Review: Good Charlotte induce widespread nostalgia at Birmingham show
- On December 1st, the O2 Academy became a vessel of nostalgia thanks to Good Charlotte
- Nothing, Nowhere, Milk Teeth and Against the Current successfully prepped a lively crowd
- A forest of outstretched hands could be seen across the venue for the entire evening
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On an evening that could arguably be called the official beginning of Christmas, an excited crowd at Birmingham’s O2 Academy certainly received an early gift in the form 90s born pop-punk band Good Charlotte. From start to finish, the room radiated with the essence of a good time as hundreds of people of all ages reminisced about their emo phase, which really if were honest, is never just a phase. Nevertheless, they were undoubtedly more than satisfied.
Despite an already packed room, there was a sense of warming up to be done as Nothing, Nowhere took to the stage. The american rapper, real name Joe Mulherin, filled the venue with his unique amalgamation of punk and hip-hop. Punk-y power chords and drum beats were nicely mixed with well crafted lyrics and a voice perfectly coated with an American twang that makes your inner punk go weak at the knees. Performing tracks such as ‘Skully’ off of his most recent EP Reaper, Mulherin was a good start to a great show.
Up next to warm the chilly crowd were British rock band Milk Teeth. The epitome of true pop-punk, angst-ridden harmonies were met with powerful guitar riffs and an upbeat tempo which got the crowd moving to tracks such as ‘Swear Jar’ and ‘Nearby Catfight’ from their latest EP Go Away. Even late arrivals that were just coming in from the cold could not help but subtly headbang to the catchy choruses. With the crowd as lively as ever, a couple of lucky Milk Teeth fans were treated to Holbrook’s drumsticks which he threw into the mob in a quintessentially punk fashion.
Against the Current
The last support act took the form of American band Against the Current who continued to please the crowd and amp up the high spirits that could be felt from the front of the stage to the back of the bar. Sweet vocals came from lead singer Chrissy Costanza, backed by guitarist Dan Gow and drummer Will Ferri who all gave a lively and energetic performance. Performing tracks from their latest album In our Bones, they thrilled the audience with their fresh sound and high energy, which consisted of Costanza dancing round the stage and whipping round her luscious locks. Judging by the audience’s reaction to the mention of an upcoming album release, they will undoubtedly be on the rise in 2018.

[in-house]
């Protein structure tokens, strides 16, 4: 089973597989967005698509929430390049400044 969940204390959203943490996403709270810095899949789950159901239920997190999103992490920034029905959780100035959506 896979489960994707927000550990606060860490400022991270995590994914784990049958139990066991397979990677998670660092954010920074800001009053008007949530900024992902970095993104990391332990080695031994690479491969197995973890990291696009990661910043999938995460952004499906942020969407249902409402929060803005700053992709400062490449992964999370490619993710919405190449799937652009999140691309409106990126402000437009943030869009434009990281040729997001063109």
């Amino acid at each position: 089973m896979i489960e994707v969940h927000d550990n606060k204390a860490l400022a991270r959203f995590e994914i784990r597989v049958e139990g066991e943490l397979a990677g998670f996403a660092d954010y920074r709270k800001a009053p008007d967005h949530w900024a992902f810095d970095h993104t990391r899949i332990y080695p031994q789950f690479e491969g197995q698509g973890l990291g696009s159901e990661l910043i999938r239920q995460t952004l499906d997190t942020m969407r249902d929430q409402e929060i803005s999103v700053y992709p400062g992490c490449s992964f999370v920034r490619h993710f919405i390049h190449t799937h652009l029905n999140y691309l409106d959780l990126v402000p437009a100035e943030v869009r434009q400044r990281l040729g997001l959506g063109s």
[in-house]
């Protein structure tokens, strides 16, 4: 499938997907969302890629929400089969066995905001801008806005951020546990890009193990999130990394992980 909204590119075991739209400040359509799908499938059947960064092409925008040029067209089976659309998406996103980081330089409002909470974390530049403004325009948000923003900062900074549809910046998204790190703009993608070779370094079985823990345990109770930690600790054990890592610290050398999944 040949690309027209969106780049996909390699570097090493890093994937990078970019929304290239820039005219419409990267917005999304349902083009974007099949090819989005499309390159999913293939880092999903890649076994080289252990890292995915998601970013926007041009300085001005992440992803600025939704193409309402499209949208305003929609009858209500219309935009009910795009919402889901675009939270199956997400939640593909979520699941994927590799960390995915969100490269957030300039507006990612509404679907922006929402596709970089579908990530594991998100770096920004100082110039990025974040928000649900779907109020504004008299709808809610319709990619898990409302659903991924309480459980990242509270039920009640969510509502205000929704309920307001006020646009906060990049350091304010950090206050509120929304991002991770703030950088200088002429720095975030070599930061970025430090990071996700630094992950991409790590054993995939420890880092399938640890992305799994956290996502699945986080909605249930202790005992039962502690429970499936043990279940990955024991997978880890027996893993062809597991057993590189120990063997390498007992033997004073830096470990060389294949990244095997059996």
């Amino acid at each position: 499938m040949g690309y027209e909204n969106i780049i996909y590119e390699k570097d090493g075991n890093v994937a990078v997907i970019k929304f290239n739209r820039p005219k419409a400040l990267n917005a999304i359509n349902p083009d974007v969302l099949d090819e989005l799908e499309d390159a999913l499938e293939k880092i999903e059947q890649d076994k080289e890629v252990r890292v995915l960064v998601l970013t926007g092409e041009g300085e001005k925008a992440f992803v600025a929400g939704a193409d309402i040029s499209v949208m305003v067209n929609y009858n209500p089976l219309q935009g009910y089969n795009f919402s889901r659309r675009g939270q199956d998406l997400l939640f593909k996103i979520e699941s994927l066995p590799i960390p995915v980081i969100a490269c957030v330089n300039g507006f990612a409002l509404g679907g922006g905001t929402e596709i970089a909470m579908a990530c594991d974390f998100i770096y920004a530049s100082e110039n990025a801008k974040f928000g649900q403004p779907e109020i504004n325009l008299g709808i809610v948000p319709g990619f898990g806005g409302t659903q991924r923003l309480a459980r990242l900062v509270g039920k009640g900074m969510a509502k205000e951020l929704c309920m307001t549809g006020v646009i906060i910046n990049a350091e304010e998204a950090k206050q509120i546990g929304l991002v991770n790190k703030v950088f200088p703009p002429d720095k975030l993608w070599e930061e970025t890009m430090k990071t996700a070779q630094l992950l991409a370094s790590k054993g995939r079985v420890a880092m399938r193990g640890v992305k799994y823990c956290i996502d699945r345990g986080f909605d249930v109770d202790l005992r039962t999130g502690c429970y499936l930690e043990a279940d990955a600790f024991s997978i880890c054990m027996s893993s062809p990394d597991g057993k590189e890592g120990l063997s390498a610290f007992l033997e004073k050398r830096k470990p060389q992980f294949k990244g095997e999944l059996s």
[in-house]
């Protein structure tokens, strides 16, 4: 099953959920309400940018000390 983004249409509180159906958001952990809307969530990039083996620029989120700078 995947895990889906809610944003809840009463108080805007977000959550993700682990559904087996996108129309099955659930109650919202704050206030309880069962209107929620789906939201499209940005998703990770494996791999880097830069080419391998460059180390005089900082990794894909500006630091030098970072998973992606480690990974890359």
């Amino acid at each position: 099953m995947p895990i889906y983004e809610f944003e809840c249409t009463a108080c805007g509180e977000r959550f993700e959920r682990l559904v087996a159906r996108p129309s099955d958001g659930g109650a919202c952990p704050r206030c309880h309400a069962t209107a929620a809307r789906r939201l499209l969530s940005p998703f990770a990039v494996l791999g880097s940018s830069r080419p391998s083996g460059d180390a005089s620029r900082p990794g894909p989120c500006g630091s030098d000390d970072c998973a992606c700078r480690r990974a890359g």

After a brief interlude, the lights went out and surprisingly Linkin Park’s ‘In The End’ started playing. The crowd erupted into song which only added to the great sense of togetherness felt at this gig. Suddenly, Good Charlotte burst onto stage playing golden oldie ‘The Anthem’, which urged the whole room to jump and roar in excitement. You couldn’t help but smile at the whole room coming together to enjoy the songs of their past, something lead singer Joel Madden acknowledged and admired. Not only did they play classics such as ‘Girls & Boys’ and ‘Lifestyles of the Rich and Famous’, but many of their newest tracks from their 2016 album Youth Authority.
With the stage brandishing the familiar Gothic lettering and everywhere lit up with phones capturing the moment, the love was felt around the room as Madden spoke about peace and equality between tracks. With the crowd ranging from young twenty-somethings, parents and their children and more experienced lovers of all things pop-punk, the night was a good time for all and, as Madden said himself, one that they wouldn’t forget.
Photographs by Connor Walker
English Literature and Sociology graduate, building up writing experience wherever I can. Currently writing for Counteract as well as writing poetry, poetry analysis and short stories for my own blog.